While the Mercury hope for Griner’s safe return home and honor the seven-time All-Star by carrying out her Heart and Sole Shoe Drive this season, they also game-plan for various scenarios. Preparing for her likely absence this season, Phoenix drafted late-round post options in Maya Dodson and Macee Williams, before waiving Williams last Friday.
The Mercury have the talent to thrive under Nygaard’s direction, but they start the season in the middle of the pack due to the amount of questions surrounding their current situation.
A healthy Elena Delle Donne and Alysha Clark immediately change the trajectory of the Mystics in 2022. With Natasha Cloud running the show, Ariel Atkins on the wing and Myisha Hines-Allen returning in free agency on a three-year deal, the Mystics have the veteran players with championship experience to compete for their second trophy in four seasons.
The Mystics added two top-level prospects in the draft in 6-5 Shakira Austin and guard Christyn Williams, but took a hit when Williams went down with a season-ending injury during the first week of preseason. International signings Lee Seul Kang and Rui Machida, Japan’s hero during the Tokyo Olympics last summer, provide intriguing depth options.
The Sparks completely retooled their roster in the offseason, addressing their biggest need — offense — with a host of big-name talents: Liz Cambage, Chennedy Carter, Jordin Canada and Katie Lou Samuelson. Los Angeles also had a successful draft night with the additions of Rae Burrell, Kianna Smith, Olivia Nelson-Ododa and Amy Atwell. If Burrell and 2021 first-round pick Jasmine Walker can get fully healthy, they give this Sparks offense elements it’s lacked in recent seasons.
How quickly the newcomers can integrate with the Sparks’ core of Nneka Ogwumike, Chiney Ogwumike and Kristi Toliver will go a long way toward determining their success this season. The Sparks’ chemistry on offense will be key to their ability to go head-to-head with the consistently good teams in this league.
In rebuilding mode the past few years, the Wings appear to be on the precipice of breaking out in 2022. Last year, Dallas could play like a playoff team one night and a league bottom-dweller the next. The Wings did not make any major changes in the offseason outside of trading for Teaira McCowan, the 6-7 center who can help free up Arike Ogunbowale, Marina Mabrey and Allisha Gray for shots along the perimeter.
No. 7 draft pick Veronica Burton has the potential to make an immediate impact as an aggressive guard on both offense and defense. As the Wings’ young players build chemistry together and understand the process of what it takes to win in this league, this is a team that can beat anyone on any given night.
The Liberty hit a rough patch in the second half of last season and still appear to be a couple of years away from championship contention. With the additions they made in the offseason, including hiring head coach Sandy Brondello from the Mercury, New York could take its biggest jump yet during these rebuilding years.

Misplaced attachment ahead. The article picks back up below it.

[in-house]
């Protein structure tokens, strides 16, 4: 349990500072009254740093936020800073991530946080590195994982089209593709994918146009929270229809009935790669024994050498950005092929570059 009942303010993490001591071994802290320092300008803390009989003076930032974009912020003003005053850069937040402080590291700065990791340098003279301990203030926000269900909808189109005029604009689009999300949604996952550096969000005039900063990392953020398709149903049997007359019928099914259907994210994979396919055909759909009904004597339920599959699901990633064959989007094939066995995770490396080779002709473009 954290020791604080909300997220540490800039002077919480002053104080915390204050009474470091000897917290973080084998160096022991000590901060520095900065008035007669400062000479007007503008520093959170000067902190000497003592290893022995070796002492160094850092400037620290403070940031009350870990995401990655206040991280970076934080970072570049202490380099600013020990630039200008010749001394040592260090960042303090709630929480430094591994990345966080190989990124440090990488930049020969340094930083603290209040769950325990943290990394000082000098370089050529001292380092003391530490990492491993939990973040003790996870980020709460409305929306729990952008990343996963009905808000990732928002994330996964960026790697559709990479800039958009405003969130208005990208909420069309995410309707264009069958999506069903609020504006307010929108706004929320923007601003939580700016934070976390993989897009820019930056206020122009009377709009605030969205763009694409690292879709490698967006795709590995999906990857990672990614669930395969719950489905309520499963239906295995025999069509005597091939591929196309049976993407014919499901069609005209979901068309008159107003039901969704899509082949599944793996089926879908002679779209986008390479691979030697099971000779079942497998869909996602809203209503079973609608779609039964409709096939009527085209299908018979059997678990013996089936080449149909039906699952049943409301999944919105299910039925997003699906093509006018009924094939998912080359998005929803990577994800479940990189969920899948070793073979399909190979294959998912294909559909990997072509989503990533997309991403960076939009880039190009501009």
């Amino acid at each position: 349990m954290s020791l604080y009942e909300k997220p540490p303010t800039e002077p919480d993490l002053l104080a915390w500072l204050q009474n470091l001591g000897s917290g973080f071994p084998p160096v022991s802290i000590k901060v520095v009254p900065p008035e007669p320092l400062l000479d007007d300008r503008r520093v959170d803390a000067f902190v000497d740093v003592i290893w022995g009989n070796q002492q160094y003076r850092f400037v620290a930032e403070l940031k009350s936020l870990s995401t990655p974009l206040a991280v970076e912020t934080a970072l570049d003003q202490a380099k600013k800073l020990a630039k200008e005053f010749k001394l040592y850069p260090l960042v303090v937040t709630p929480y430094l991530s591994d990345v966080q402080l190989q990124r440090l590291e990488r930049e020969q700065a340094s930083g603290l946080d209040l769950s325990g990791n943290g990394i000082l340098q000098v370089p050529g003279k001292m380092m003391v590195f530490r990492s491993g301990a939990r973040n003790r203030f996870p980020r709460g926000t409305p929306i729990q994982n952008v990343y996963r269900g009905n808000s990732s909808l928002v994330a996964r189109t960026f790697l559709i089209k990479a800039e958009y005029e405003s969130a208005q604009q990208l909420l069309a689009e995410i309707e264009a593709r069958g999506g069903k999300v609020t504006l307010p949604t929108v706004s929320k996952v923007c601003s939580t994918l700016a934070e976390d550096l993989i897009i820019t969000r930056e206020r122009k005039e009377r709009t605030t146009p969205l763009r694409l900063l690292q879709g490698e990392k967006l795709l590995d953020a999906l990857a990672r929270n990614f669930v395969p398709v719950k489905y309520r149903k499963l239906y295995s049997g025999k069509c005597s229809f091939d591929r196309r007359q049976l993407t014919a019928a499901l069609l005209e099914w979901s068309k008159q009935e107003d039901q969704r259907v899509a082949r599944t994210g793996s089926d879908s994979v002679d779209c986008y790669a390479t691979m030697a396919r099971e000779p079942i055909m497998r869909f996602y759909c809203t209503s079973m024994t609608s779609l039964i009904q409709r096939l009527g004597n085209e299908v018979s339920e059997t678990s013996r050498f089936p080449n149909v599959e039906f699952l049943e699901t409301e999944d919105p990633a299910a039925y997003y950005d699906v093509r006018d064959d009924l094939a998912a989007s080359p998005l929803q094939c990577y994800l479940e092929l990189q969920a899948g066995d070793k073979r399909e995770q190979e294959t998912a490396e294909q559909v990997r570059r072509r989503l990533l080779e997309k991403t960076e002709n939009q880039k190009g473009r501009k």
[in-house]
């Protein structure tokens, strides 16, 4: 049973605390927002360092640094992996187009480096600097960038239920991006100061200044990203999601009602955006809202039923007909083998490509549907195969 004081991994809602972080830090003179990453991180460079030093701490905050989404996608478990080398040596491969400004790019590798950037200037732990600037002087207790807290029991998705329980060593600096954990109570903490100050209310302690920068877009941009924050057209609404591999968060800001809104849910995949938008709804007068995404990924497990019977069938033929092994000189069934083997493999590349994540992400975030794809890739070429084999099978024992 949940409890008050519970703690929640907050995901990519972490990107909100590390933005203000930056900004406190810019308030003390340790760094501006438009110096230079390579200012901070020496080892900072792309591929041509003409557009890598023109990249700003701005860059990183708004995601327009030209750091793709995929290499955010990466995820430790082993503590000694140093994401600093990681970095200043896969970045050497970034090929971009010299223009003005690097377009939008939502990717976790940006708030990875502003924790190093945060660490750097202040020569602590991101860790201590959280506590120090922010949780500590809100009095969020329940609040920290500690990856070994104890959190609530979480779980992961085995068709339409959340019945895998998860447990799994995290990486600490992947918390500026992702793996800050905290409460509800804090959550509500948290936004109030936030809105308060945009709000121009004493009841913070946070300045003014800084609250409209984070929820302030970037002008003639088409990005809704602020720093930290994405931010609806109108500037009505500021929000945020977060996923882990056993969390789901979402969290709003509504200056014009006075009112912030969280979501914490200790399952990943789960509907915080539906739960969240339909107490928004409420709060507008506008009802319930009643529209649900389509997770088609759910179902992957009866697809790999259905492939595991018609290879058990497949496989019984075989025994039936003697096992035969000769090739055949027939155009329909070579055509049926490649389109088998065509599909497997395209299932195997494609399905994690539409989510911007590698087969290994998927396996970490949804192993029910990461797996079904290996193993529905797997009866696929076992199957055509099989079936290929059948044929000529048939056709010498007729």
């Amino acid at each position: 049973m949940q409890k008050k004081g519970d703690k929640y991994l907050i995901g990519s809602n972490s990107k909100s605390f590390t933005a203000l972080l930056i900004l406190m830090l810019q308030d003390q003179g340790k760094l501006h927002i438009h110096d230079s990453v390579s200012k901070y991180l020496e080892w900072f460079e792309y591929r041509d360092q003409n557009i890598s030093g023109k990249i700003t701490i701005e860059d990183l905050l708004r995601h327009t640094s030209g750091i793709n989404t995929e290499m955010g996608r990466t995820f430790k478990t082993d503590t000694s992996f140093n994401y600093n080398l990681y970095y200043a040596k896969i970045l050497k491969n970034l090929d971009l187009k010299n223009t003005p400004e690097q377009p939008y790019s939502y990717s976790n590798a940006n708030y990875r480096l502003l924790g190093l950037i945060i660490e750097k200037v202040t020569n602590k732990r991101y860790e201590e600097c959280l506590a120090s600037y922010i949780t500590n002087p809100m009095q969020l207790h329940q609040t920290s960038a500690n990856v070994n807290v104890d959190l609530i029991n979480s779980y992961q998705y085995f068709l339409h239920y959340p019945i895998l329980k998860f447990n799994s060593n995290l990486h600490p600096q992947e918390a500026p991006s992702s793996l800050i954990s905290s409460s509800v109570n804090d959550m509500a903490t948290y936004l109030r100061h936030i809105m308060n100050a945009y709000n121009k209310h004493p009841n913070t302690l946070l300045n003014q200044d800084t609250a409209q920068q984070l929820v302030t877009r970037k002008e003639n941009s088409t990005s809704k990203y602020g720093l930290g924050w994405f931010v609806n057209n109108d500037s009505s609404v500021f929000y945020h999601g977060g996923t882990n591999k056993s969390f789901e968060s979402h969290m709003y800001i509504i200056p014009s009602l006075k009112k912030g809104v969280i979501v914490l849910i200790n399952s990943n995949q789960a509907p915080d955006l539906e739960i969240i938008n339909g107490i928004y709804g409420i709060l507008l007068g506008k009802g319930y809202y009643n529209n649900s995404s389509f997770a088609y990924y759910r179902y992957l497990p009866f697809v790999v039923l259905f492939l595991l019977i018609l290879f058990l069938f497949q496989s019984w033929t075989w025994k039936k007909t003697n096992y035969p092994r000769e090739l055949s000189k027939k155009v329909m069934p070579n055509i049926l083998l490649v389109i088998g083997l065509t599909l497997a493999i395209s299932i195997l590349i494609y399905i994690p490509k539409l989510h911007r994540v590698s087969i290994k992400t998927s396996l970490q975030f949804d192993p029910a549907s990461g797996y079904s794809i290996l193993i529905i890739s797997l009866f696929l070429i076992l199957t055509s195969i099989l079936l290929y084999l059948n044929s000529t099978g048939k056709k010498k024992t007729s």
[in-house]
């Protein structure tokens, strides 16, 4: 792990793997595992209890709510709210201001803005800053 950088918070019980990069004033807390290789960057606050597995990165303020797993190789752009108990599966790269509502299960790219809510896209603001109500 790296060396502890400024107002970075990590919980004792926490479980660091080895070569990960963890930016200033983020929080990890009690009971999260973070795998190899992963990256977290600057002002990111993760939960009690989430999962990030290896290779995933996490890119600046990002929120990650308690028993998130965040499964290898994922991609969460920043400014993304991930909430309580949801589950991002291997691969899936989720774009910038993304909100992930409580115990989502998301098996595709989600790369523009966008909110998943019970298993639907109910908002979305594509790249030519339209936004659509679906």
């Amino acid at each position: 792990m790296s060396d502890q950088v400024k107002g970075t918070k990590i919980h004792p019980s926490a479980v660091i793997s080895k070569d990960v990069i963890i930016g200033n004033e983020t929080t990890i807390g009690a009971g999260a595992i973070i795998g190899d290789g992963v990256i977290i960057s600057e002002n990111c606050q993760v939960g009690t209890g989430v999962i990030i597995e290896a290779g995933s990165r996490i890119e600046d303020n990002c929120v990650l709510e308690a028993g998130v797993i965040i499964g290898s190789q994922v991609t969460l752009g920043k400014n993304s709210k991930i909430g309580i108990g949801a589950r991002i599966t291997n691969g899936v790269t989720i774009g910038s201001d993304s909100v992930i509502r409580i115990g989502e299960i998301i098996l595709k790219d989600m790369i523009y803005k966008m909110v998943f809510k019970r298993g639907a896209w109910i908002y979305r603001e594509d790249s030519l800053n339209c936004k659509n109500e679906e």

Stefanie Dolson joins the Liberty fresh off of winning a championship with the Sky, and Rebecca Allen returns after the best season of her career in New York. If Natasha Howard and Sabrina Ionescu can stay healthy, and Betnijah Laney and reigning Rookie of the Year Michaela Onyenwere maintain their level of play, this team is capable of getting back to the playoffs and doing more damage this season.
The Liberty will miss draft picks Nyara Sabally and Sika Kone, as they won’t be available this season, but second-rounder Lorela Cubaj could provide valuable minutes as one of the steals of the draft. New York has the talent to exceed expectations if the team can gel faster than expected, but there are still too many unknowns from a consistency standpoint to rank them any higher.
The Dream’s offseason goal was to overhaul the organization, from the new ownership team all the way down to the rookies. In addition to the promising additions of No. 1 draft pick Rhyne Howard and No. 15 pick Naz Hillmon, Atlanta brought back Aari McDonald, Monique Billings and Tiffany Hayes, and added Nia Coffey, Kia Vaughn and Erica Wheeler in free agency.
Atlanta now has a solid foundation entering the regular season, but this season is still an early step in the process of rebuilding the Dream into a playoff team.
The Fever’s offseason demolition included naming interim general manager Linn Dunn, cutting ties with Jantel Lavender and Julie Allemand, and adding first-round picks NaLyssa Smith, Emily Engstler, Lexie Hull and Destanni Henderson in the draft. While the franchise has made significant strides toward snapping their five-year playoff drought, they still have a lot of work to do, most notably molding the current roster and attracting top free-agent talent down the road.
It will take at least a few more years for Indiana to return to championship contention. Beyond veterans Kelsey Mitchell and Bria Hartley, the young players will need time to develop.
Rachel Galligan is a basketball analyst at Just Women’s Sports. A former professional basketball player and collegiate coach, she also contributes to Winsidr. Follow Rachel on Twitter @RachGall.